Last night, I sat down to dinner in front of the TV with the hubby—a routine established when you have two kids in two years, and one of those wallet-emptying ankle-biters is under six months of age. I turned to him, glued to an infomercial for a water hose that shrivels (the obvious allegory not being lost on me in that moment) between periods (hockey periods, that is), to ask him a question most couples dread.
“Honey, when I die, do you think you would remarry?”
I was ignored.
“Well, if you do get remarried, make sure that you wait a few years and ensure that the kids like her,” I continued. “I know we have done our estate planning, but what do you plan on doing with my shoes? I didn’t make any specific provisions for them.”
This caught his attention.
“You’re dead and still worrying about your shoes?” he asked. “Seriously?”
You see, I own, literally, hundreds of pairs of shoes—and not your average garden variety “Made in Italy” hoofers, and certainly not anything from a bargain basement, or ones that were “Made in China.” Over a lifetime to date, I have curated carefully a collection of high-end designer footwear—Prada, Manolo, Miu Miu, Gianvito Rossi, Valentino, and names only shoe connoisseurs would recognize. To many, this may seem to be a frivolity, but for me it’s a passion. It’s almost like collecting art (which we do and it all goes to the kidlets). It wasn’t until I had children and they started to suck my bank account dry, was I required to divert my shoe budget away from shoe collecting (hoarding, according to the husband) and put it towards childhood necessities, such as clothing, toys, dentist visits, and multiple visits to McDonalds.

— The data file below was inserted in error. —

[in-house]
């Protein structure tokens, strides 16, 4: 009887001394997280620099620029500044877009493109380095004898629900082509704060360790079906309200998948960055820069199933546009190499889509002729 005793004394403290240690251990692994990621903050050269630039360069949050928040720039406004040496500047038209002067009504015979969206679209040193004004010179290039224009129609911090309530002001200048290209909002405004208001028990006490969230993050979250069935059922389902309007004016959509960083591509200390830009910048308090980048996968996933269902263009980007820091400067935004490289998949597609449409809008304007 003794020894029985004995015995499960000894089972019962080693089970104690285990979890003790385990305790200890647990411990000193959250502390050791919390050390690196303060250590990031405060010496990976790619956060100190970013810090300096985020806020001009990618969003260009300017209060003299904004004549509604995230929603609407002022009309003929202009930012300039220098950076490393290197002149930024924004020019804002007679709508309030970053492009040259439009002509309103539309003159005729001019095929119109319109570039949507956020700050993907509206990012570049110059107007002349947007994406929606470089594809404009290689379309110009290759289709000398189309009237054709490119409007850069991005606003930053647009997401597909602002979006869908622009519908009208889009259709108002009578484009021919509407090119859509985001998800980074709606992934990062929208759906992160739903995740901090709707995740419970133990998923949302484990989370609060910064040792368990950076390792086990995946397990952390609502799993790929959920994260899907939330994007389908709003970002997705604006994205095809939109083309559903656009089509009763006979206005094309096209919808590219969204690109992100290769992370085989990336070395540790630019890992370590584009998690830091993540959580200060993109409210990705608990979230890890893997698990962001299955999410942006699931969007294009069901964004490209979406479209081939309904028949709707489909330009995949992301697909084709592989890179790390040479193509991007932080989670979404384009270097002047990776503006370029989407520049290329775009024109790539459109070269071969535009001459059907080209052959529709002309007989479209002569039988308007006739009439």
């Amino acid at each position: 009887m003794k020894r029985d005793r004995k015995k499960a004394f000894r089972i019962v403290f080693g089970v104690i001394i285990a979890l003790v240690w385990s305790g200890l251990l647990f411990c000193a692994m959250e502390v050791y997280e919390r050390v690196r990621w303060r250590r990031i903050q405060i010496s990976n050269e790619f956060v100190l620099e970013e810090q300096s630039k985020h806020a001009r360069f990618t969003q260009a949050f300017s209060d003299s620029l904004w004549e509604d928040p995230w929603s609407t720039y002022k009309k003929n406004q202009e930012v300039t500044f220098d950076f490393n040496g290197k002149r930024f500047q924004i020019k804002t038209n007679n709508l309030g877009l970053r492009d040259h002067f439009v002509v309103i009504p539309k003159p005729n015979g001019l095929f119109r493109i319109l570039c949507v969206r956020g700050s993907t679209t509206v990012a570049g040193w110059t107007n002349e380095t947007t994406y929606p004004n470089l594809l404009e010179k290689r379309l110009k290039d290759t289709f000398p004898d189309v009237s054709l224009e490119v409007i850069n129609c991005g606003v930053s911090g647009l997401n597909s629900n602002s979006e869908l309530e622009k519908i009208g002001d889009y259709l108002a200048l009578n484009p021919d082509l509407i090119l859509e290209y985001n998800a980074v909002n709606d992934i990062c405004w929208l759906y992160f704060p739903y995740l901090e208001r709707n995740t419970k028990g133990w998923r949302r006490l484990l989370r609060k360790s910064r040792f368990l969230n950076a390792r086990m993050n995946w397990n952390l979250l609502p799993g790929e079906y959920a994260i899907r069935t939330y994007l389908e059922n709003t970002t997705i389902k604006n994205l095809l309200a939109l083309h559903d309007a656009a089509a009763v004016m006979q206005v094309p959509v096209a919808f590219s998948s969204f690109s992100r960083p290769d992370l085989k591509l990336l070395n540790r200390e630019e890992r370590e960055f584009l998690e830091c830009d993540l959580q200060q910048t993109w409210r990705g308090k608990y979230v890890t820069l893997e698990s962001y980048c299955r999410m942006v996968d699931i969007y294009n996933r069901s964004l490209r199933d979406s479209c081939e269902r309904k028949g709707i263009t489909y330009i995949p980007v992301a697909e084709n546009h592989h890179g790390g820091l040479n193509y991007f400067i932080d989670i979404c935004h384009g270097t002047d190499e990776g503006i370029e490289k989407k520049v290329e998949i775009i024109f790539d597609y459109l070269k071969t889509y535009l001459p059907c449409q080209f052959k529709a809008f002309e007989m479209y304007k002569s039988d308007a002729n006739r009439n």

Having hatched a daughter on our first go, I had an heiress to whom I planned on bequeathing my shoes, providing she followed in my footsteps, genetically inheriting my shoe size. But, in a fit of panic, worried that her foot would outgrow mine, I needed a back up plan. Something to ensure that the generations to come from the fruit of my loins, and their loins thereafter, would have the footwear to sport on dates, to the office, to parties, and on red carpets (if they should be so lucky), when they could advise that they were vintage bequests, carefully preserved by a long line of my progeny.
“I know you’ll keep them for our daughter, but what about if she outgrows them? I know she’ll love my taste since I’ll raise her to love it, but I need a back up plan to make sure that the shoes stay in the family,” I advised my husband, who returned to zoning me out.
“I’m not kidding. I think I need to change my will,” I pressed.
“Fine. Change your will. What do you want to do with your shoes?” husband asked humoring me. “Create a trust fund?”
“That’s not a half-bad idea,” I retorted. “Maybe I could leave them in trust to our daughter for her to keep for her lifetime, or until the shoes no longer fit her feet, with a proviso that upon her demise they go to her daughter, and if she doesn’t have one, to our son’s daughter.”
“And, if neither has a daughter?” my husband offered.
“Then to charity. Maybe to abused women starting over who need great shoes to wear to job interviews,” I replied. “I could leave them to Dress For Success, or something like that.”
“Great honey, wonderful idea. Now, can I get back to watching the hockey game?”
Of course he doesn’t care, he only has six pairs of shoes, all of which I bought for him, and has no appreciation of their pedigree.
Need a great outfit to go with those shoes? Check out Top 5 Style Trends For Spring, and 10 Ways to Wear Nautical.